Larry Hedrick is the co-founder of the Superstition Mountain Historical Society. Widely traveled, Larry came to Arizona in 1957 from his native state of Oklahoma, and settled permanently in the state in 1966.

Larry Hedrick also dedicated more than thirty-five years to the concept and building of a museum devoted to the preservation of the history and lore of Superstition Mountain and the Lost Dutchman Mine. I worked closely with Larry during the first ten years and witnessed his dedication, devotion and hard work to see the concept materialize into its building at Goldfield Ghost Town on January 31, 1990. Finally, the museum had a building. This required ten years of hard work and dedication to a cause. I am certain it would have never happened without Larry Hedrick working closely with Bob Schoose to make this dream come true. We all stood proudly in front of the new museum building on January 31, 1990.

Again, it was Larry Hedrick who pursued the land transfers that eventually led to the money and property the museum board eventually acquired. This story is a reminder of just what goes into a dream and an idea that it is designed to protect and preserve the history of any given area or event.

What are the most interesting things you have encountered in the superstitions?

“When I met Tom Kollenborn in 1975, we begin taking horseback rides into the Superstitions and then did runs out in Rogers Canyon. You could actually see the fingerprints in the mud over the rocks where treasure hunters and adventurers built the walls and we would run across abandoned camps with food still in the pots. People just gave up and just left everything there. There were cups inside the tents that collapsed. All sorts of stuff like that.”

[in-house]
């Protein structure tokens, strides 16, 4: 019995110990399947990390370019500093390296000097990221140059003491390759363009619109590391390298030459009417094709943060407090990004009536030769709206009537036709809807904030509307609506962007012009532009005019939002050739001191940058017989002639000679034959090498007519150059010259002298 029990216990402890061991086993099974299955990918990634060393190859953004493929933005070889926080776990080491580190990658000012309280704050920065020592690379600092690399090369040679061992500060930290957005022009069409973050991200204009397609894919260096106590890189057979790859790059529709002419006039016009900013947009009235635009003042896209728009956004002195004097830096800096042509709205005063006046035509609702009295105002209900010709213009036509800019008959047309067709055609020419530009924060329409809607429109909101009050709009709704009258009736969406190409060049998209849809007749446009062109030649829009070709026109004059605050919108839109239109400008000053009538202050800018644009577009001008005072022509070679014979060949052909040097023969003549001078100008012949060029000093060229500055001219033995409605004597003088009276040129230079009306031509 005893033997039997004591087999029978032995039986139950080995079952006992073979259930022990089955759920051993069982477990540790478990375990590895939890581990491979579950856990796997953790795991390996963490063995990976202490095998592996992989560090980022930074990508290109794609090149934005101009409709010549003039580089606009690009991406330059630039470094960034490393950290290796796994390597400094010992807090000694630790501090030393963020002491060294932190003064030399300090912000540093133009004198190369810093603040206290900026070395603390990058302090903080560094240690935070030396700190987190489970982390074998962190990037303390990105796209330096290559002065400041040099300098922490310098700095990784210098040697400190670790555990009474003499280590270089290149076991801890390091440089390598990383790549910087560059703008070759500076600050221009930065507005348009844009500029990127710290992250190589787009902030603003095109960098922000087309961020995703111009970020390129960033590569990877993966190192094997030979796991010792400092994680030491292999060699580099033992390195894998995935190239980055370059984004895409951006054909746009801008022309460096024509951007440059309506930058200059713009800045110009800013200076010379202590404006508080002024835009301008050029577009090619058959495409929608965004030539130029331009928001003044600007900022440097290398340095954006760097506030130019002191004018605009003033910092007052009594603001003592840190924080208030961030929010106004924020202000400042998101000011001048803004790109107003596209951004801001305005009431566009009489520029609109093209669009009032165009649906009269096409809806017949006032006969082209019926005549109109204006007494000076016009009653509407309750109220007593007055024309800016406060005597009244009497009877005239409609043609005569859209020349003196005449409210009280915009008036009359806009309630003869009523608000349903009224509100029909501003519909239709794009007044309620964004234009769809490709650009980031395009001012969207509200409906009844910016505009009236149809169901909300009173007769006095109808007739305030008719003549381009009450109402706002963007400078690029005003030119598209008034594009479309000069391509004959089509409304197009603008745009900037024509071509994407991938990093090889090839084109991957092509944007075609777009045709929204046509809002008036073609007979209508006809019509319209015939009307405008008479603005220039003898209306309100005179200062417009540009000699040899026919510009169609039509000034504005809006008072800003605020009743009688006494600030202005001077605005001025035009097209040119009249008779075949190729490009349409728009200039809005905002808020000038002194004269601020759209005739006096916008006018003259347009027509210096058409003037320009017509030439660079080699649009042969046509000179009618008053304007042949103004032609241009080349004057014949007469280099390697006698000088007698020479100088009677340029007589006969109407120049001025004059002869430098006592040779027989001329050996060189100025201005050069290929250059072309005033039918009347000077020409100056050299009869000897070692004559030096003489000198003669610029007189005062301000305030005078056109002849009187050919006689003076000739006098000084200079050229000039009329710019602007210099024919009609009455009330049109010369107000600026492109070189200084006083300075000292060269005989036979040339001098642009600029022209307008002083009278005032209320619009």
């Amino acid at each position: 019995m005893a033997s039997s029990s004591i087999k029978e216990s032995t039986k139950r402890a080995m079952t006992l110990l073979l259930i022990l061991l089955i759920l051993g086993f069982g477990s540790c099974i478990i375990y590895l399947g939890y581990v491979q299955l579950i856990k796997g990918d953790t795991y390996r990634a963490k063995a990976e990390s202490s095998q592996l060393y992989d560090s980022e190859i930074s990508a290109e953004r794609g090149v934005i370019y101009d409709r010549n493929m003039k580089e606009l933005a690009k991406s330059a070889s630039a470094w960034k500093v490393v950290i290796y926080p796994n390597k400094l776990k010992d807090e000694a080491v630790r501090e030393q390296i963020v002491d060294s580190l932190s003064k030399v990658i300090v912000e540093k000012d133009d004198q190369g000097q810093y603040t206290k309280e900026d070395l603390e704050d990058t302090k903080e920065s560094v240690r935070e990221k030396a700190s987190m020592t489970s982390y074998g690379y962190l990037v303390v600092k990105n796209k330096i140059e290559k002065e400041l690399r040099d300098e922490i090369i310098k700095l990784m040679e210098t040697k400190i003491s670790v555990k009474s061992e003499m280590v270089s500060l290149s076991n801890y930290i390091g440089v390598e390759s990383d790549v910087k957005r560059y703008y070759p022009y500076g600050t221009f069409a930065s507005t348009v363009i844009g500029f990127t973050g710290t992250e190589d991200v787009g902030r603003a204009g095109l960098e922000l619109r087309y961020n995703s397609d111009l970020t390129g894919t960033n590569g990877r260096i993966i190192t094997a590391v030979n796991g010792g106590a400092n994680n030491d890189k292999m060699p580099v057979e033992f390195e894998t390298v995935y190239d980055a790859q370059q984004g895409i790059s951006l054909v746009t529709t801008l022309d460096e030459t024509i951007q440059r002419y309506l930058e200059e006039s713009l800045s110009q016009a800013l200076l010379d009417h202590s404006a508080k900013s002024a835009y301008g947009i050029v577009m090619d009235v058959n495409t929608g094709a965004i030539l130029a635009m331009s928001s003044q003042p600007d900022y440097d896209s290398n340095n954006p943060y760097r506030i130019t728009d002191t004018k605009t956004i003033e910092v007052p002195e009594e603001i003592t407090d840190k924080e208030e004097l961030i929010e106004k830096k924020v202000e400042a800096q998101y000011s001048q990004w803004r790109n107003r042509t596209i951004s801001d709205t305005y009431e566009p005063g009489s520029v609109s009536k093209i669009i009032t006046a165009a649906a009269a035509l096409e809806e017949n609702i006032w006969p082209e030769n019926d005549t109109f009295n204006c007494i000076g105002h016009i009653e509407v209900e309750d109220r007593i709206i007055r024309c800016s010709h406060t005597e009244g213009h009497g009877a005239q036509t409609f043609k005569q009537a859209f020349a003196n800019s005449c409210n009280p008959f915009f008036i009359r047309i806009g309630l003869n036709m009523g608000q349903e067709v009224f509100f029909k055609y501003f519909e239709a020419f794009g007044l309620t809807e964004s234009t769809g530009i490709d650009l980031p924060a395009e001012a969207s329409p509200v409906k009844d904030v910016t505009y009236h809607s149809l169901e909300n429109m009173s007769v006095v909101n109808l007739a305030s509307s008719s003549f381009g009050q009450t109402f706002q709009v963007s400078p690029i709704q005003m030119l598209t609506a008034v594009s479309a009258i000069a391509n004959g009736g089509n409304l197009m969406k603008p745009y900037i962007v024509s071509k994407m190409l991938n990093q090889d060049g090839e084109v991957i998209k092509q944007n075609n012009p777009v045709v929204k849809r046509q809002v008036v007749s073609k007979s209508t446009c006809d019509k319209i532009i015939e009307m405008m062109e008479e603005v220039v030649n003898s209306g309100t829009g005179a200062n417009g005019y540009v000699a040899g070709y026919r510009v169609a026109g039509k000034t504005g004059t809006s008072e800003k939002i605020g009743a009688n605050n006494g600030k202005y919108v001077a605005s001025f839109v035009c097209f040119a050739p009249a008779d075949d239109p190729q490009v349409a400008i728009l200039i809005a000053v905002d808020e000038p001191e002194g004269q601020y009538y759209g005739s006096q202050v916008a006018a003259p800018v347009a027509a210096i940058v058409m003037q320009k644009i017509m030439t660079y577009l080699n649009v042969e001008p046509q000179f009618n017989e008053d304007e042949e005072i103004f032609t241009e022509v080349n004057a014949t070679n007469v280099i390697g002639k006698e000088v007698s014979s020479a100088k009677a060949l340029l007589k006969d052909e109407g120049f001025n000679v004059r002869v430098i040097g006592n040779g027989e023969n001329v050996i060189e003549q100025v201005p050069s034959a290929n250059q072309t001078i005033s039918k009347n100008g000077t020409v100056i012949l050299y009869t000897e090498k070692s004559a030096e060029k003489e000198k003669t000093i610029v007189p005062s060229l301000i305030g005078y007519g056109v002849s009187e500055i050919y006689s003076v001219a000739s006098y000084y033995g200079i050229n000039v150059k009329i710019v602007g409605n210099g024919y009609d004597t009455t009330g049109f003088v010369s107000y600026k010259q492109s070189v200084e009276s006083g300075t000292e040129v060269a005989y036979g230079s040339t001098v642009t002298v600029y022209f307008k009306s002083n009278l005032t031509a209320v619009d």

“Probably one of the most interesting things, up on Bluff Springs Mountain there were spikes driven into the walls with rings in them and this supposedly was for the Spaniards. Of course the Bluff Springs Mountain and all of the cliffs are straight up. It was a great fortification. It would be easy to defend. There are just all kinds of things like that out there if you just look.”

What are you most proud of in relationship to Superstitions and making Mysteries Of The Superstition Mountains videos?

“Well I didn’t think much about my own stories and here I am meeting James Stewart and those guys out there on mountain road. As I look back on it, these are some great stories. Like the day they were filming and getting ready to blow up that village. That was quite an experience.”  (Giant Pagoda

“My buddy, Hank Brown, who had found old Hacksaw Tom. He dug up the satchel that had all that equipment in it including the sawed-off shotgun and stuff like that which is now in the museum.” (

“I think also being a co-founder of the Superstition Mountain Museum with Tom Kollenborn. All the Dutch hunters that came in there and I got to meet all those guys. Almost all of them are gone now course.  The thing I’m most proud of is finding the land that the museum now owns and the forming of Superstition Mountain Museum is something I’ll always treasure.”

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